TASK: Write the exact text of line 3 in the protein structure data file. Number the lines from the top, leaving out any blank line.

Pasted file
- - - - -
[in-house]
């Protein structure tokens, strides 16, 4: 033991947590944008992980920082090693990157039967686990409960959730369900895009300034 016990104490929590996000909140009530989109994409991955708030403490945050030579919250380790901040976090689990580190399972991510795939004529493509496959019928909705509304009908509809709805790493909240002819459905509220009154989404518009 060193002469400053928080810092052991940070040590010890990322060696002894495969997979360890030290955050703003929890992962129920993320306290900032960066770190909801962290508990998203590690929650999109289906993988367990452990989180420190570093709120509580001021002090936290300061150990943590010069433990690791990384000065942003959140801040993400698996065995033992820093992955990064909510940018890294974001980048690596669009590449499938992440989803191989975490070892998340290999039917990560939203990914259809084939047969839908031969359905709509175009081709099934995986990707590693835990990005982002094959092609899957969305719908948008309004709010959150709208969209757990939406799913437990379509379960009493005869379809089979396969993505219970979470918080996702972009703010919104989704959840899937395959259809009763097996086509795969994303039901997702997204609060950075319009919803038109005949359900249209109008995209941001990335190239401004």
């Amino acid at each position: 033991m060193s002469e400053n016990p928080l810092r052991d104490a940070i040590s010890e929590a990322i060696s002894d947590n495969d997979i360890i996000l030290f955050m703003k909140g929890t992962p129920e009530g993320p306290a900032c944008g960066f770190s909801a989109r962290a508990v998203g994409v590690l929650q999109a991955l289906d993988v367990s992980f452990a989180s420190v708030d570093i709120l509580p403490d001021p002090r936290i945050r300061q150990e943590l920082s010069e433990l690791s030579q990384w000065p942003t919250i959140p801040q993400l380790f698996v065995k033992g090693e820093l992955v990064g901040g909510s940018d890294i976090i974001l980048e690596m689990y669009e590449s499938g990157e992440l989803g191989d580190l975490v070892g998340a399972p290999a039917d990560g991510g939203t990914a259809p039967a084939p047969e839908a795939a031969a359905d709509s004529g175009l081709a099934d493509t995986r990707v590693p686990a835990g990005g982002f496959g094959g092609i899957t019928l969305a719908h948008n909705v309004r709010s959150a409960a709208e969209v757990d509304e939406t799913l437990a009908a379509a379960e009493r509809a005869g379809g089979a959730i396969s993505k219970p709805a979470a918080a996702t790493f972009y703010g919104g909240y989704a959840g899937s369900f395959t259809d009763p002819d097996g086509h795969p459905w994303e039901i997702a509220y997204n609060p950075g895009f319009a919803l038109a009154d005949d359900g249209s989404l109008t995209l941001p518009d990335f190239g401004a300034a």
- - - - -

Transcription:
């Amino acid at each position: 033991m060193s002469e400053n016990p928080l810092r052991d104490a940070i040590s010890e929590a990322i060696s002894d947590n495969d997979i360890i996000l030290f955050m703003k909140g929890t992962p129920e009530g993320p306290a900032c944008g960066f770190s909801a989109r962290a508990v998203g994409v590690l929650q999109a991955l289906d993988v367990s992980f452990a989180s420190v708030d570093i709120l509580p403490d001021p002090r936290i945050r300061q150990e943590l920082s010069e433990l690791s030579q990384w000065p942003t919250i959140p801040q993400l380790f698996v065995k033992g090693e820093l992955v990064g901040g909510s940018d890294i976090i974001l980048e690596m689990y669009e590449s499938g990157e992440l989803g191989d580190l975490v070892g998340a399972p290999a039917d990560g991510g939203t990914a259809p039967a084939p047969e839908a795939a031969a359905d709509s004529g175009l081709a099934d493509t995986r990707v590693p686990a835990g990005g982002f496959g094959g092609i899957t019928l969305a719908h948008n909705v309004r709010s959150a409960a709208e969209v757990d509304e939406t799913l437990a009908a379509a379960e009493r509809a005869g379809g089979a959730i396969s993505k219970p709805a979470a918080a996702t790493f972009y703010g919104g909240y989704a959840g899937s369900f395959t259809d009763p002819d097996g086509h795969p459905w994303e039901i997702a509220y997204n609060p950075g895009f319009a919803l038109a009154d005949d359900g249209s989404l109008t995209l941001p518009d990335f190239g401004a300034a």